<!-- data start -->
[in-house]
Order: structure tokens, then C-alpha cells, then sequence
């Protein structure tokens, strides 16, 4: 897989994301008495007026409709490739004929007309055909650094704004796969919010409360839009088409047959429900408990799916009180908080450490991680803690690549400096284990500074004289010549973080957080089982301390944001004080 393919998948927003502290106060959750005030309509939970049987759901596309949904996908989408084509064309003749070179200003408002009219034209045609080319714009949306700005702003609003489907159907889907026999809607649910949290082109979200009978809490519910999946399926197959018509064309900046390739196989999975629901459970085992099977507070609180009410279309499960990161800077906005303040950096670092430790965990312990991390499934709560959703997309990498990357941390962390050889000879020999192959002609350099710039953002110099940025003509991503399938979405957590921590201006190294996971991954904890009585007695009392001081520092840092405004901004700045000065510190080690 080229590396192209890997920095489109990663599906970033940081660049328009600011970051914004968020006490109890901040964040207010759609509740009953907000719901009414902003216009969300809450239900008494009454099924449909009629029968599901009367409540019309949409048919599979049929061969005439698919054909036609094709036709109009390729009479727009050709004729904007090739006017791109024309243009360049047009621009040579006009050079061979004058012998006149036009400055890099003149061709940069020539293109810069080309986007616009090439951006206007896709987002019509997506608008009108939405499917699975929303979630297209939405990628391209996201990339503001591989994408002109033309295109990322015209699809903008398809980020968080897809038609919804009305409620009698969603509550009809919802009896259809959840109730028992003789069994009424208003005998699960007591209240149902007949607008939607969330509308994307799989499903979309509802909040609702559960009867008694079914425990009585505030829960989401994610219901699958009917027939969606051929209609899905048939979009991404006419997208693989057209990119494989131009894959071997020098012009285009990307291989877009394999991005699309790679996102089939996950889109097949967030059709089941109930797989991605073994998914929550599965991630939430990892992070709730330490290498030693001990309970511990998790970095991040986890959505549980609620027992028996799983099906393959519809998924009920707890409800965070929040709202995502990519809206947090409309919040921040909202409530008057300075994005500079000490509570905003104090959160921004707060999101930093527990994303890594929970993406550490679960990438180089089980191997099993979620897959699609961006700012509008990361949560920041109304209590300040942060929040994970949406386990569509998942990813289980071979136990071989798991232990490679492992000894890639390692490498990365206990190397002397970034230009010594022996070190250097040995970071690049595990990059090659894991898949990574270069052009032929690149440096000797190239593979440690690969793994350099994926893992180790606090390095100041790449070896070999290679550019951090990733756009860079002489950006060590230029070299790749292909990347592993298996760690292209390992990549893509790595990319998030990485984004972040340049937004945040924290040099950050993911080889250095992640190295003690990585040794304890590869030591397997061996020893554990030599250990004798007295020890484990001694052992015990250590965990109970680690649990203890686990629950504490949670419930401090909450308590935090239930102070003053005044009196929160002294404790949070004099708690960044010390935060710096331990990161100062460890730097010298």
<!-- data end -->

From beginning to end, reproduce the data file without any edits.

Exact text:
[in-house]
Order: structure tokens, then C-alpha cells, then sequence
């Protein structure tokens, strides 16, 4: 897989994301008495007026409709490739004929007309055909650094704004796969919010409360839009088409047959429900408990799916009180908080450490991680803690690549400096284990500074004289010549973080957080089982301390944001004080 393919998948927003502290106060959750005030309509939970049987759901596309949904996908989408084509064309003749070179200003408002009219034209045609080319714009949306700005702003609003489907159907889907026999809607649910949290082109979200009978809490519910999946399926197959018509064309900046390739196989999975629901459970085992099977507070609180009410279309499960990161800077906005303040950096670092430790965990312990991390499934709560959703997309990498990357941390962390050889000879020999192959002609350099710039953002110099940025003509991503399938979405957590921590201006190294996971991954904890009585007695009392001081520092840092405004901004700045000065510190080690 080229590396192209890997920095489109990663599906970033940081660049328009600011970051914004968020006490109890901040964040207010759609509740009953907000719901009414902003216009969300809450239900008494009454099924449909009629029968599901009367409540019309949409048919599979049929061969005439698919054909036609094709036709109009390729009479727009050709004729904007090739006017791109024309243009360049047009621009040579006009050079061979004058012998006149036009400055890099003149061709940069020539293109810069080309986007616009090439951006206007896709987002019509997506608008009108939405499917699975929303979630297209939405990628391209996201990339503001591989994408002109033309295109990322015209699809903008398809980020968080897809038609919804009305409620009698969603509550009809919802009896259809959840109730028992003789069994009424208003005998699960007591209240149902007949607008939607969330509308994307799989499903979309509802909040609702559960009867008694079914425990009585505030829960989401994610219901699958009917027939969606051929209609899905048939979009991404006419997208693989057209990119494989131009894959071997020098012009285009990307291989877009394999991005699309790679996102089939996950889109097949967030059709089941109930797989991605073994998914929550599965991630939430990892992070709730330490290498030693001990309970511990998790970095991040986890959505549980609620027992028996799983099906393959519809998924009920707890409800965070929040709202995502990519809206947090409309919040921040909202409530008057300075994005500079000490509570905003104090959160921004707060999101930093527990994303890594929970993406550490679960990438180089089980191997099993979620897959699609961006700012509008990361949560920041109304209590300040942060929040994970949406386990569509998942990813289980071979136990071989798991232990490679492992000894890639390692490498990365206990190397002397970034230009010594022996070190250097040995970071690049595990990059090659894991898949990574270069052009032929690149440096000797190239593979440690690969793994350099994926893992180790606090390095100041790449070896070999290679550019951090990733756009860079002489950006060590230029070299790749292909990347592993298996760690292209390992990549893509790595990319998030990485984004972040340049937004945040924290040099950050993911080889250095992640190295003690990585040794304890590869030591397997061996020893554990030599250990004798007295020890484990001694052992015990250590965990109970680690649990203890686990629950504490949670419930401090909450308590935090239930102070003053005044009196929160002294404790949070004099708690960044010390935060710096331990990161100062460890730097010298």